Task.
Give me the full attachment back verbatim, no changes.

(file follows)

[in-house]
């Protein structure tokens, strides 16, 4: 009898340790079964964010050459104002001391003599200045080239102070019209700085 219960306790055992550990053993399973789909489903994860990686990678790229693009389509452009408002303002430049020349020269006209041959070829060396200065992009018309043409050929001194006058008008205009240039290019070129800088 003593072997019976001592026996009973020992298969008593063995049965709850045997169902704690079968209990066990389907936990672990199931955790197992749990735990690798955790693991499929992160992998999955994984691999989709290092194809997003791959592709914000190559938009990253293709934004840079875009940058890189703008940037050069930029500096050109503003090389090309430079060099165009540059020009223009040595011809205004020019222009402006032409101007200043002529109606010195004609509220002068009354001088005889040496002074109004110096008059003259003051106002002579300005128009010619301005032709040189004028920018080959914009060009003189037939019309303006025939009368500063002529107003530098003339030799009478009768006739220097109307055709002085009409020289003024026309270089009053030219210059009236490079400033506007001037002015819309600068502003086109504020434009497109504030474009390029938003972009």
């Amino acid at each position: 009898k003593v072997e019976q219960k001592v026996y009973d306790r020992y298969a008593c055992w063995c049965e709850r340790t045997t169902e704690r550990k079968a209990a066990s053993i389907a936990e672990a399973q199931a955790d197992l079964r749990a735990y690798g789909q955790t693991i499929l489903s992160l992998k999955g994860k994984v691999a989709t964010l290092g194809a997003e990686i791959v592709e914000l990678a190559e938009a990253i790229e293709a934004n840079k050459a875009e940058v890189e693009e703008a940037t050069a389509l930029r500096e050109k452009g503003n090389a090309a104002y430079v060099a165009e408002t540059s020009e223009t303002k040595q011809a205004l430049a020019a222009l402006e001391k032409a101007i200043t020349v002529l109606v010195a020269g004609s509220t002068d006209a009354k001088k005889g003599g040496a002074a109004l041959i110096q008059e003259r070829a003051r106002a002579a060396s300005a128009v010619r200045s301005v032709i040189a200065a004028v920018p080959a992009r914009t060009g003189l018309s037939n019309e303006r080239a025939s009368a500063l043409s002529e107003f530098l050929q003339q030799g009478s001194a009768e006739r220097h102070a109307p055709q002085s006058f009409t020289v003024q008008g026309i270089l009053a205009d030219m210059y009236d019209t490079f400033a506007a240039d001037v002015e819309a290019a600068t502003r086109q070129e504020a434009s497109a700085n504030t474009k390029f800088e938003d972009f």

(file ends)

[in-house]
């Protein structure tokens, strides 16, 4: 009898340790079964964010050459104002001391003599200045080239102070019209700085 219960306790055992550990053993399973789909489903994860990686990678790229693009389509452009408002303002430049020349020269006209041959070829060396200065992009018309043409050929001194006058008008205009240039290019070129800088 003593072997019976001592026996009973020992298969008593063995049965709850045997169902704690079968209990066990389907936990672990199931955790197992749990735990690798955790693991499929992160992998999955994984691999989709290092194809997003791959592709914000190559938009990253293709934004840079875009940058890189703008940037050069930029500096050109503003090389090309430079060099165009540059020009223009040595011809205004020019222009402006032409101007200043002529109606010195004609509220002068009354001088005889040496002074109004110096008059003259003051106002002579300005128009010619301005032709040189004028920018080959914009060009003189037939019309303006025939009368500063002529107003530098003339030799009478009768006739220097109307055709002085009409020289003024026309270089009053030219210059009236490079400033506007001037002015819309600068502003086109504020434009497109504030474009390029938003972009």
């Amino acid at each position: 009898k003593v072997e019976q219960k001592v026996y009973d306790r020992y298969a008593c055992w063995c049965e709850r340790t045997t169902e704690r550990k079968a209990a066990s053993i389907a936990e672990a399973q199931a955790d197992l079964r749990a735990y690798g789909q955790t693991i499929l489903s992160l992998k999955g994860k994984v691999a989709t964010l290092g194809a997003e990686i791959v592709e914000l990678a190559e938009a990253i790229e293709a934004n840079k050459a875009e940058v890189e693009e703008a940037t050069a389509l930029r500096e050109k452009g503003n090389a090309a104002y430079v060099a165009e408002t540059s020009e223009t303002k040595q011809a205004l430049a020019a222009l402006e001391k032409a101007i200043t020349v002529l109606v010195a020269g004609s509220t002068d006209a009354k001088k005889g003599g040496a002074a109004l041959i110096q008059e003259r070829a003051r106002a002579a060396s300005a128009v010619r200045s301005v032709i040189a200065a004028v920018p080959a992009r914009t060009g003189l018309s037939n019309e303006r080239a025939s009368a500063l043409s002529e107003f530098l050929q003339q030799g009478s001194a009768e006739r220097h102070a109307p055709q002085s006058f009409t020289v003024q008008g026309i270089l009053a205009d030219m210059y009236d019209t490079f400033a506007a240039d001037v002015e819309a290019a600068t502003r086109q070129e504020a434009s497109a700085n504030t474009k390029f800088e938003d972009f």